The Indianapolis Star from Indianapolis, Indiana on February 14, 1938 · Page 10
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The Indianapolis Star from Indianapolis, Indiana · Page 10

Indianapolis, Indiana
Issue Date:
Monday, February 14, 1938
Page 10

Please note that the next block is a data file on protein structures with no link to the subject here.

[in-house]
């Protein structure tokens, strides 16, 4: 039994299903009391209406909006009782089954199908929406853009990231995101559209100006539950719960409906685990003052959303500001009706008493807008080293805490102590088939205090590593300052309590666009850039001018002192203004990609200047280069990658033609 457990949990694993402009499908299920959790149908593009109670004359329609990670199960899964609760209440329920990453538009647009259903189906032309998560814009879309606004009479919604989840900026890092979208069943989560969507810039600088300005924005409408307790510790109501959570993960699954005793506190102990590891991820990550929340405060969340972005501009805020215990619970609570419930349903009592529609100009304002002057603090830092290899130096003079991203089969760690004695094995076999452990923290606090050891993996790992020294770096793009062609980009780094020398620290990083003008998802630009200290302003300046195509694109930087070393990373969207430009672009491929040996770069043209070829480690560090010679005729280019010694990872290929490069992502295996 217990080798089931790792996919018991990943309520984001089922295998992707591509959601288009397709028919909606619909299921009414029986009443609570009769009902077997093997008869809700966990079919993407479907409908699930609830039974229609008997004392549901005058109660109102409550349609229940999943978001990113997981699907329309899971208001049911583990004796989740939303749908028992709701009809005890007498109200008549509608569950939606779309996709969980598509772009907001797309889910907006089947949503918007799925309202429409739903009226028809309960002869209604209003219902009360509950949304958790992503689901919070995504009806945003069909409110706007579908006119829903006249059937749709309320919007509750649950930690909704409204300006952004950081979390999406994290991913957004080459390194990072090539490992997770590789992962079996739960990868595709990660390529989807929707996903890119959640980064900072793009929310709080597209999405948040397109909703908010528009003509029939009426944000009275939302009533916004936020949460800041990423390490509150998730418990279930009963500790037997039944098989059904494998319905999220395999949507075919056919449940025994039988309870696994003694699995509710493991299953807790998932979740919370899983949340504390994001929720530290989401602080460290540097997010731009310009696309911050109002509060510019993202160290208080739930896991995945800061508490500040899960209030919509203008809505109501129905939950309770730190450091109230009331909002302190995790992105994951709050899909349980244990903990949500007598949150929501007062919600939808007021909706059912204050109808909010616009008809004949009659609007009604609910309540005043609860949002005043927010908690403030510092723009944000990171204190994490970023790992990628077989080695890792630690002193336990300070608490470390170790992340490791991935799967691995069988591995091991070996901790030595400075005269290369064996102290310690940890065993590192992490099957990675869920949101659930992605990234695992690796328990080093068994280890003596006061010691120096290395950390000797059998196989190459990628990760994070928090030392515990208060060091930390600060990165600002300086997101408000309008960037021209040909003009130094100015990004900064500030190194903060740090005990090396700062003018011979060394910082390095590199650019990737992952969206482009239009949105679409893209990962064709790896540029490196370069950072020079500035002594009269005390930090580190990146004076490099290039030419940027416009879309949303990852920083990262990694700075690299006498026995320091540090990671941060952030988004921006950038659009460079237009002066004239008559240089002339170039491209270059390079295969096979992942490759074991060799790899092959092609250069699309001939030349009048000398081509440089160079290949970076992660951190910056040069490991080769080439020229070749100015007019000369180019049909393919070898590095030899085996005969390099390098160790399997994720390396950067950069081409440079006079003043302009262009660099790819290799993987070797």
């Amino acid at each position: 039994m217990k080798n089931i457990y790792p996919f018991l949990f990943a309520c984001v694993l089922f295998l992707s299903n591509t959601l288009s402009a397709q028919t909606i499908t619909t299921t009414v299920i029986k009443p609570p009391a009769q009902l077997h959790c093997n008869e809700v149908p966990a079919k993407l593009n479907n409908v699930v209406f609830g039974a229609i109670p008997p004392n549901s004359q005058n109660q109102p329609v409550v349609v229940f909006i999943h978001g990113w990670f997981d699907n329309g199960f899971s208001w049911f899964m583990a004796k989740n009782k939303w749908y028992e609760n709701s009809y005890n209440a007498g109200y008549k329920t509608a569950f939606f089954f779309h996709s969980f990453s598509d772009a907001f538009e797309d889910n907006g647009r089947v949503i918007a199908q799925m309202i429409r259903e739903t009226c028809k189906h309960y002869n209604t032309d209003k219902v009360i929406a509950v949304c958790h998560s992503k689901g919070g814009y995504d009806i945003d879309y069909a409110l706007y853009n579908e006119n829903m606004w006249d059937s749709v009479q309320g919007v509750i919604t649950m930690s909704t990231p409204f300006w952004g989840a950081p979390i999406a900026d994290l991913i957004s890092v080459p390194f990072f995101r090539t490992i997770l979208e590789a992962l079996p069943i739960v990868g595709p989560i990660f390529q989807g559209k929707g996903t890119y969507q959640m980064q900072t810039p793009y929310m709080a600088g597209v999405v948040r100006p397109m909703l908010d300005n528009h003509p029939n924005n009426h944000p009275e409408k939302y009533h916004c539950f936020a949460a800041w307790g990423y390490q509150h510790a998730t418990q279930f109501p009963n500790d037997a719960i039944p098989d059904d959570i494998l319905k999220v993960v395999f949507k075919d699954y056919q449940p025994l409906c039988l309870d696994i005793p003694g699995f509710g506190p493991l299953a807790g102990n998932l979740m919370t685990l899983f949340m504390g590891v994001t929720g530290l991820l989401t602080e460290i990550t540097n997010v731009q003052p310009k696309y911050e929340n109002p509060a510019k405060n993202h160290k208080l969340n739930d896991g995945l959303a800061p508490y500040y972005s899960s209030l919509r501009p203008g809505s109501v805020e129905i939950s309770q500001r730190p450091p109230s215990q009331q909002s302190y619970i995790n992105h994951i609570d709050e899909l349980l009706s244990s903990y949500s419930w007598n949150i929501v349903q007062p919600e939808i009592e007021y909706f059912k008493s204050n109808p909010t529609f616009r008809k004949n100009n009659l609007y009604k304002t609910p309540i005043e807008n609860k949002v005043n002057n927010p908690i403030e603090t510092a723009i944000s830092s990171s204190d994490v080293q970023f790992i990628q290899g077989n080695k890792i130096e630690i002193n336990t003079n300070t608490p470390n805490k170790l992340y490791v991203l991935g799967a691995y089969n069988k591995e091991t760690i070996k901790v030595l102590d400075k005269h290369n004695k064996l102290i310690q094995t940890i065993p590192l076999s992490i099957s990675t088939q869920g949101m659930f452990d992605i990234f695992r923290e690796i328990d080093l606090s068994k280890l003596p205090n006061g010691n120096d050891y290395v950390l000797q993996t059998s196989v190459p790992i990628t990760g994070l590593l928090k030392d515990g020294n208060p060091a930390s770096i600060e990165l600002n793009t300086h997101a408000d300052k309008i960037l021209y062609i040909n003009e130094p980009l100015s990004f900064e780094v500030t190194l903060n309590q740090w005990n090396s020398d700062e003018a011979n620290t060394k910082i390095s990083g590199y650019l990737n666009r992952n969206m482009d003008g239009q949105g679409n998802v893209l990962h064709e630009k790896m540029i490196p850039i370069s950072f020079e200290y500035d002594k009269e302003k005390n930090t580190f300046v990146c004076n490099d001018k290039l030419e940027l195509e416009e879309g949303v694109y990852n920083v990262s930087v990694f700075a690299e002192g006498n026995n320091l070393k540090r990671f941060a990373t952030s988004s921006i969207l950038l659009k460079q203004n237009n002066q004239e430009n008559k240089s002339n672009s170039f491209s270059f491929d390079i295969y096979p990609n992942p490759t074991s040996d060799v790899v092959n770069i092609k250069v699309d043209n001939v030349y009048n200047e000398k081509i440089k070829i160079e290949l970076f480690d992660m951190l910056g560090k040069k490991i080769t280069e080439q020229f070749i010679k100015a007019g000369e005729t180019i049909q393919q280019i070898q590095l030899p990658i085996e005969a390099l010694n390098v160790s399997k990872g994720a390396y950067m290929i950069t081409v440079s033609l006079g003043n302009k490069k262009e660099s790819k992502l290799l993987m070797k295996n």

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10 THE INDIANAPOLIS STAR, 31 ON DA V, FEHKUAKY 14, 1938. H. P. Wasson & Co. BASEMENT STORE r The Ideal Casual Coat! MISSES' FLEECE TOPPERS .95 The ideal casual coat to wear over your suit and with your print or pastel dresses. In gay assortment of colors beige, shrimp and rose add an unmistakable spring accent to these lovely fleecesl Smart details of notched collars, tuxedo fronts, flared or straight backs are included in this group. Sizes 14 to 20. Wasson'ft New Htore. American Pups, Four of a Litter, Sweep Kennel Club Show in Gotham New York, Feb. 13. UP) Along with the amazement that attended the performances of four English setter puppies from the same litter led by the champion of them all, Daro of Maridor, came the realization today that the Westminster Kennel Club show whieh ended Saturday probably cost European nreeciers a lot 01 money. In the past it was considered elementary that anyone who sought the top prize in America's biggest indoor canine exhibition, had to cross the ocean, usually to England, and spend a lot of time and money to lind a candidate. Then with a little luck and good showmanship he might win. An American bred dog had not been best in show since 1925. Only One Importation. But last night live American bred dogs and only one importation, the 1937 winner, Florneil Spicypiece of Halleston, paraded into the ring when the time came for John G. Bates to select the best dog out of 3,093 entries in the exhibition. The winner was Daro of Maridor, a handsome Orange Bclton setter and the kind of dog who would make almost any man say "let's go, boy," and start searching for n shotgun and his old hunting coat, Daro was one of nine puppies, whelped last May in the east Long Meadow (Mass.) kennels of Dwight W. Ellis. They were by the famous Ch. Sturdy Max and their dam was Ch. Lakeland Dawn. Three of them were destroyed and two sold. All four of the others were place winners in the English setter classes Friday, when they were shown for the lirst time. Dnro, performing smartly for his handler, Charlie Palmer, started in the American bred class and went through to be judged the best setter. , Maro of Maridor was named the first puppy dog and Mora and Dora were first and second among the puppy bitches. Has Tough Competition. Palmer, however, didn't want too much said about Daro for fear it might hurt his chances in the variety group. ' "Puppies usually don't go up," he commented. In the final judging, Daro faced stiff competition from Stanley J. Halle's little pure-white fox terrier, Florneil Spicypiece, which showed superbly. The other four American-breds hardly were in the competition. They were Pillcoc Rumpelstiltskln, the black French poodle owned by Mrs. Milton Er-langer of New York, which won the American Kennel Club grand champion award last year; Fox vom Teckelhof, a dnschund owned by Hugh O'Neill of Joplin, Mo., the lirst of the "sausage" breed ever to lead the hounds; John B. Royce's, Kai Lao of Dah Lyn, from Brookline, Mass., and the collie, Hertzville Headstone, from the Chicago kennels of C. J. Casselman and Thomas M. Hulpin, Boy Thrown Into Icy Water of Gravel Pit The warm breezes prevailing yesterday afternoon were but little comfort to Frank Gottfried, 14 years old, 1135 Division street, who took an unwilling plunge into the icy waters of a gravel pit at War-man avenue and Morris street late yesterday afternoon. Two youths who admired a new pair of shoes Gottfried was wearing, threw him to the ground and after removing the shoes tossed their owner into the water, police were told. Caretaker Dies After Being Gored by Bull Jeffersonville, Ind., Feb. 13. UP) Gored eight times by n bull he had attempted to pen up for the night, the mangled body of George Anderson, 60 years old, Negro, was found early today on a nearby farm for which he was caretaker. f v $ & - N ft i X i You don't smoke cigarettes you smoke smoke I And when you smoke, the smoke circulates through your mouth, nose and throat your Smoke Zone. Isn't it ordinary common-sense to avoid irritating smoke? That's the Spud idea. Spud Smoke is soothing smoke smoke freed of irritating ingredients and actually containing a soothing in- gredient. Smoke Spuds for 30 days and feci the difference! ARE SOOTHING Choir Joins Symphonyin Pop Concert By CORBIY PATRICK. HE THIRD concert in the Indianapolis Symphony orchestra's popular Sunday afternoon s-ries was by a capacity audienc" 1HU attended at the Murnt Theater yesterday. The reason for the steadily increasing success of the series was plain as day in the splendid performance of a beautifully varied nroeram under the direction of Fabien Sevitzky. It included Rossini's well-favored overture to "William Tell;" the third and last movements of Tschaikowsky's uncommonly festive Symphony No. 4; an introduction and allegro for harp and or chestra by the late Maurice Ravel with Marjorie Call, the orchestra's leading exponent of that time-hon ored instrument, as soloist; ex cerpts from Bizet's two "L'Arle- sienne" suites; an adagio for string orchestra by Frances McCollin, presented for the first time in the series, and the "Polovetzian Dances" from Borodin's "Prince Igor" with the Indianapolis Sym phonic choir singing the seldom-heard choral part. Choir Sing Well. The barbaric splendor of the "Polovetzian dances," with their exciting rhythmic beat, is stimulating enough when played by orchestra alone, or even by two pianos, as we heard this music a week ago yesterday. But the addition of the voices and such vital, well-trained voices produced an effect which was nothing less than triumphant and left the audience in a wildly enthusiastic condition. Elmer Steffen has worked won ders in organizing, balancing and blending the sections of his fine new choir. It sang with a richness and fullness of tone, a surprising dramatic sense that made much of the music's stunning colors, Mr. Sevitzky gathered his allied forces into a cohesive unit of such cli mactic power that the audience all but shouted its pleasure at the finish. The house linnlly was ouieted by the promise of an encore, in which the choir displayed its adapt ability to style in a fervently beautiful performance of a Bach cho rale. Miss Call Soloist. Misi Call, whose playing in a recital at the Odeon was greatly admired some weeks ago, again revealed the grace and charm of her unusual artistry as soloist in an attractive presentation of Ravel's delightful conversation piece. Later she shared honors with James Ilosmer, the orchestra's (irst flutist, in the exquisite duet of "L'Arlesienne." The program was further distinguished by the first performance of Miss McCollin's "Adagio," which proved to be mu sic of simple eloquence and dignity. It is a transcription of the slow movement of a string quartet dedicated to Mr. Sevitzky and the Philadelphia Chamber String Sim-foniettn, which gave its first per formance In 1927. Other numbers on the program had heen played neiore ny tne orchestra and it will suffice to say that they were well played on this occasion. Mr. Sevitzky is keeping his standard, both of program and performance, high for the "pop" concerts and therein undoubtedly lies the secret of their success. SEEIN' STARS By FEG MURRAY LISTENER WRITES PRAISE. Fraise from afar for the Indi anapolis Symphony orchestra has come to hand as a result of recent broadcasts of its Saturday night concerts on the Mntunl notwnfi. One listener of distinction believes that the Indiananolis Svmnhnnv compares favorablv with tho Phiin delphia Symphony." In a letter re- ceiven ny Mrs. Herbert M. Woollen from Cant. F. L. Parks of the chief of staff in Washington, v. c, Capt. Parks declares: "I was greatlv imnresseH wij h the excellence of the performance. as you Know, l love symphonies and though I am not a finished musician, I am sure I can tell a little bit about their performance. To my mind, the Indianapolis Symphony compares favorably with the r nuuuutpnia fympnony. I believe it was excentionallv well r1ifotoi I wish to commend the conductor tor waiting for his audience to get quiet. I think you had better speak-to the Groves Bromo-Quinine Com pany to nave an issue of cold cure before each concert. I never hnnrH so much coughing in mv life as during one pause in the music. But seriously, I think the symphony orchestra is to be commended. ' The performance was superb. A word of praise and one of friendly criticism. SPALDING NEXT SOLOIST. The program for the seventh nair oi concerts by the Indianapolis Symphony orchestra this week end has been announced by Fabien Se-vitskv, orchestra conductor. Albert Spalding, internationally known American violinist, will be soloist. The program is as follows: Handel Water Music Llo Symphonl Kspagnole Aineri framing. Bloch America. Epic Rhapsody The concerts will be held in the Murat Theater at 3:30 o'clock Fri day afternoon and 8:30 o'clock Sat urday evening. When k student AT THE UMIV.OF PENM- cut k picture o? Florence Rice O'JT OF THE PAPER, VOWG THAT SHE WAS HIS DREAM GiRL . WHEN HE BECAME A. STAGE ACTOR FLORENCE WAS HIS FIRST LEADING LADY, AND SHE'S WITH HM FOR THE 3SP TME ON THE SCREEN IN 8G, sorrow oe stzal i S3- WM-M) ..V. ..... FArVOtJ AAOVIF. FLFPHAMT. REGISTERED HER DISGUST AT HAVING TO WORK IN THE HEAT OF THE CAST OF TIM TVLg'S LUCK M WITH 2 GALLONS OF BLUE PAINT Copr I9J8, King Featorw Syndicite. Inc., World t?H ttw. m FILM EXHIBITORS MAP WAR TO FORCE STUDIOS OFF AIR Plain or Cork Coprright, 1938, Auon-FUhcr Tobacco Co. "Unusual Plea" Expected At O'Connor Trial Today Philadelphia, Pa., Feb. lXUFi Blonde Mary K. O'Connor, 19-year-old college girl, will be called into Criminal Court tomorrow to answer charges that she killed 5-year-old Nancy Glenn last Labor day because the child begged for a bicycle ride. Her attorney, William A. Gray, has said she would make an "unusual plea." The state listed as one of its key witnesses Mrs. Marie Phillips, 25-year-old former Olympic team member. At the time of the arrest, the girl's father, a Philadelphia school teacher, disclosed that Miss O Con nor once had been placed in a men tal institution. By HAROLD 1IEFI ERNAX. (Copyright, 1.'1S, by the North American NeWBpaper Alllanre, Jnc. ) Hollywood, Cal., Feb. 13. Ex hibitor organizations throughout the country, led by their two most powerful units, the Motion Picture Theater Owners and the Allied Theater Owners of America, were reported handing together today for a vigorous renewal of a live-year-old battle to force lilm producers to take movie personalities off the air waves. The men who show pictures have heen insisting, without any visible sign of success, that It is suicidal for the film industry to ally itself with radio, and their new attack, while not centered on individual players whose radio success has made them Important screen personalities, Is directed at motion pic ture studios that have gone into the broadcasting business themselves. Metro-Goldwyn-Mayer and War ner Brothers, two of Hollywood's largest producing companies, which recently instituted radio depart ments to manage their own nation ally broadcast player programs, are particular objects of the showmen's attack. These two com panies, the exhibitors insist, are not only "biting the hand," but ac tually dismembering it. To Decide On Plan. It is expected that representa tives from all sectional groups will gather soon to decide upon a plan of action. Meanvvhilo, the two companies under tire are ' continuing their weekly broadcasts and executives declare they have no thought ot discontinuing the programs, which one otlicial describes as "a potent method of increasing box otlice returns for the exhibitor rather than working any disadvantage to him or the producer." Even as the exhibitor rumble grows to a menacing growl, another major company debates the advisability of tossing its hat into the broadcasting ring. Paramount is said to be flirting with an idea for arranging an hour of fireside entertainment to promote its own personalities and pictures. Paramount now has 17 contract players engaged in regular radio broadcasts. A survey today revealed approximately 50 motion picture personalities w hose names spell bis business at theater box offices are engaged in regular weekly broadcasts. Numerically, the Twentieth Century-Fox studio runs second to Paramount. It has nine contract players in radio work. Metro-Goldwyn-Mayer has six; Warner Brothers have seven and RKO live. Freelancing players who engage in network offerings bring the total to well over the 50 mark. Probably 100 or more featured players make "guest" appearances from time to time. Some Beyond Reach. Even if exhibitors could manage to devise a plan that would take the major companies directly out of the broadcasting field, their situation wouldn't be remedied. There would remain approximately 30 important movie stars whose contracts, with several years to run, carry clauses permitting them to make radio appearances. In fact many of these stars would not be in pictures today had it not been for radio. Such personalities as Jack Benny, Fred Allen, Rudy Vallee, Dorothy La mour. Fibber McGee and Molly and your old friend Charlie McCarthy all trace present fancy screen contracts to the popularity and drawing power established for them through radio. The two foremost networks grossed a total of $73,049,900 in 1937 and, after deducting expenses, there was an awful lot left to pay heavy salaries to top entertainers. Jack Benny knows that. So do Jeanette MacDonald, Nelson Eddy, Edgar Bergen, Don Ameche and others who probably wouldn't hesitate a moment at choosing between a job paying from $2,000 to $10,000 for an hour's broadcasting to one netting much less, and for six full days' work. From a seat in the Hollywood grandstand it would seem the exhibitor hasn't a chance of tossing movie stars off the air. The studios have joined hands with radio for better or for worse. And Jack Warner, who used to run a couple of theaters himself, thinks it's all for the better. Fists, Night Sticks End Bund Session Concluded From Tage One. Show Time, this country and finish naturaliza tion within nine years. Condomned by Post, Previously one post here had condemned the bund. Cart McMann, district command er, said the resolutions would be sent to the state executive committee at Indianapolis for review before being put before the state convention at Michigan City next August. Three members of the board ot control of the United German So cieties nt South Bend were dis closed vesterdav to have resigned by request because of their work in the bund. JUciwin n. bommerer, honorary president of the society, iiH the secrecv and suspected anti-Semitic tendencies of the bund had brought it into disrepute. BUND IN DISFAVOR HERE. Chaillaux Says No Attempts Made to Form Local Organization. Promoters of the German-American Bund apparently have made no effort to form organizations in Indianapolis, members of whose German colony are almost unanimously against the Bund's principles, Homer L. Chaillaux, national Americanism director of the American Legion, said last' night. "There never has been the slightest inkling of any attempt to establish the Bund in Indianapolis," Mr. Chaillaux said. Leaders of the city's German societies have said their membership is not in accord with the Nazi principles of the group. Commenting on the South Bend action, Mr. Chaillaux said: "It is in line with the national program in opposition to Nazi, Fascist and Communist activities in the United States." He said indications were that the Bund was active at Fort Wayne, South Bend and Gary and other Calumet district cities, where young Germans recently come to the United States predominate, but that the organization was in disfavor at Indianapolis, Evansville and other places where the German settlements are older. Women May Lose Vote By Roumanian Changes Bucharest, Feb. 13. UP Proposals to limit the right to vote and to tighten age requirements for legislators are being studied by a commission planning a new-Roumanian constittuion to replace the one suspended by King Carol, it was learned tonight. One of the measures would raise the voting age to 30 instead of 21 and it was suggested that women, previously permitted to vote for municipal candidates, be deprived of the vote entirely. The old constitution was suspended last week with establishment of the new government of Dr. Miron Cristea. patriarch of the Roumanian orthodox church. APOLLO Sonja Henie in "Happy Landing," musical comedy, at 11:48 a. m. and 2:19, 4:50, 7:21 and 9:52 p. m. CIRCLE "Radio City Revels," musical comedy, at 11 a. m. and 1:46, 4:32, 7:18 and 10:04 p. m. "Double Danger," drama, at 12:44, 3:30, 6:16 and 9:02 p. m. INDIANA "Snow White and the Seven Dwarfs," cartoon feature, at 11 a. m. and 12:52, 2:45, 4:3S, 6:31, 8:24 and 10:17 p. m. LOEWS "You're Only Young Once," comedy drama, at 11:15 a. m. and 2:25, 5:30 and 8:40 p. m. "Mannequin," romantic drama, at 12:40, 3:48, 6:50 and 10:20 p. m. LYRIC "Blondes at Work," comedy drama, on screen at 11:43 a. m. and 2:35, 5:27, 8:19 and 10:41 p. m. Dave Apollon's "Varieties of 1938," on stage at 1, 3:52, 6:14 and 9:36 p. m. KEITH'S "Submarine D-l" and "Vogues of 1938." AMBASSADOR "Man-Proof" and "Hitting a New High." ALAMO "Rootln', Too tin' Rhythm" and "Exiled to Shanghai" (first runs). FOX "Lottery Bride" and "His tory Is Made at Night." PARAMOUNT "45 Fathers" and "Alcatraz Island." CINEMA "Second Honeymoon" and "Blossoms on Broadway." HAMILTON "Daughter of Shang hai" and "Nothing Sacred." Elma Igclmann in Program Tonight For Maenncrchor MOTION PICTURE THEATERS. Emma Igelmann, soprano, will be soloist with the Indianapolis Maennerchor in its midwinter concert under the direction of Karl Reckzeh at the Athenaeum at 8:15 o'clock tonight. Incidental solos with the chorus will be sung by Edward LaShelle and Ernst Heberlein. Miss Igelmann, who is head of the voice department of the New England Conservatory of Music in Boston and instructor in voice at the Arthur Jordan Conservatory here, studied under Kark Schneider and William Whitney and coached with Emil Mollenhauer and Povla Frijsh, Danish soprano. She received her bachelor of music degree at the New England conservatory and studied two years at Boston University. She has appeared as soloist with the Indianapolis and Boston symphony orchestras and has appeared as soloist in concert and oratorio performances in New York, Hartford, Chicago, Cincinnati and many other Eastern and Midwestern cities. The program will be as follows: i. "Morcenruf Wensert "Fruhllng im Herbst" Rtchter Maennerchor. II. Aria "Bel Rupslo. Luslnghier" (from "Semtramis" I Rossini Elma Igelmann III. "Pes Uedes Helmut'" Paehe Maennerchor Ernst Heberlein, Soloist IV. 'Die Forelle" Schubert 'Auf dem Wasser tu Sin cen". .. Schubert "Immer Lelser Wird Mein Schlum- mer" ;.. Brahms "Elfenlled" " ...Huso Wolf "Sommernacht" Erie Wolff "Ave Maria" (adapted from Scott's "The Lady of the Lake").. Max Bruch Elma Igelmann V. "Die Sonne und der Mondenachein". . Wohlgemuth "Nachtlauber" Storco Maennerchor VI. "Serenade" Poldowski "Le Mandoline" Debussy "Fetes Galantes" Hahn "L Tasse" w... Godard ' Elma Igelmann VII. ' "Song of the Toreador" .... Biiet-Roblnson Maennerchor Edward LaShelle. Soloist At the piano. Louise Mason Caldwell and Clarence. Elbert. The Maennerchor will present Louise Essex, cellist, as guest artist at its closing concert of the season May 9. SEATS AVAILABLE AT ALL SHOWS! DOORS OPEN 10:30 7 shows dally, at 11. 12:52. 2:45. 4:38. 6:31. 8:24 and 10:17 "Romance, drama and uproarious funl You will enjoy every minute of itl" M IMfJl II MM J V SWEY'Sf WALT DI "Youll regret it the rest of your life if you miss itl" FIRST FULL'LEIf GTHij FEATURE PRODUCTION l he. wtesjcw? "Should go down in cinema history as one of its great moments!!" "The greatest picture since movies began to talk!" " '.now Th,ru'"v"",d,iie.ui . "I 4 Last Days! Now Thru Wednesday! Jj mtf ) I I J P EPAT O'BRIEN SSt XfrWm4-? "SUBMARINE D-I" Vi M I 7jffia tffift i "VOGUES OF 1938" ACTS . rr, J .loan Bennett Warner Baxter Ifi.rVW I il 1 T j 4 Balcony 30o After 6 IWUlUi W I ili I 1 34 ' iMLS In i SLENDA I I IXRT0N kwiilSf r w FARRELt j MacLANE0 s(trrmi muiTi-"! iiMi'iiiiiifciiSvSili'iiiiiiilaaif Young Once 250 to s rrx 1 ' l AMUSEMENTS. pgl' JJ D oaa Tomorrow NightsnD preston foster a uMimimiiun mmmm u WHITNEY BOURNE MMl DELL COON t N AN It HIS ORCHESTRA N 20l8lE DANGER ' C LADIES 15o All Evenlnir C I I'fKJIZTVJWT g Gentlemen 23o Before :0 J Kjff7'Jjit llilMl T Extra! Third Big WeeWl MARCH OF TIME Presenting- the sensational nnceniored Alms from Nail Germany! - FINE CHICKEN & STEAK DINNERS Served Daily HOTEL RILEY COFFEE SHOP or THE COCKTAIL GRILLE 16th St. & Capitol Ave. Free Parking for Patrons Storm Drives North Sea Five Miles Into Britain London, Feb. 13. tat The third destructive gale to sweep the British Isles in a month moderated today but North Sea waters rolled five miles inland near Horsey on the Norfolk coast, inundating thousands of acres and forcing evacuation of a small village. Uneasiness of hundreds of families in London's Thames side residential sections who fled through flooded streets in their night clothing as the usually placid river gushed over its banks, lessened today as the waters receded. Deny Report Ribbentrop En Route to Visit Duce Rome, Feb. 13. (U.P.) Secret information that an attempt might be made to dynamite a train en route to Italy from Germany tonight, led to a flurry of rumors, officially denied later, that German Foreign Minister Joachim von Ribbentrop was hurrying to Rome to consult with Premier Benito Mussolini. NORTH SIDE ISth and Delaware BI. 27:0 Matinee Dally. Contin. from 1:30 P. M Adults ISo Children 10c Befor Lorerta Young, "Second Honeymoon" Edward Arnold, "Blossoms oa Broadway' EAST SIDE tilt E. Tenth St. Anna May Wong. 'Daiif titer of Shanghai Carole Lombard. "Nothing Sacred" Added "Popeye Meets All Baba's Forty Thieves" ew Jersey mod E. Wash. Jane Withers, "45 Fathers" Ann Sheridan, "Aleatrai Island" DOWNTOWN 151 '. Illinois St. lie Till f First Bans ttefM Atitry, "Rootln1 Too tin' Kbythm' Vallate Ford, "Exiled to Shanghai Illinois at New Tork mil (P.M. Continuous From It M. I5e After ( lean Arthor, "History Is Mad at Mghf Jeaaetta MacDonald, "Lattery Bride"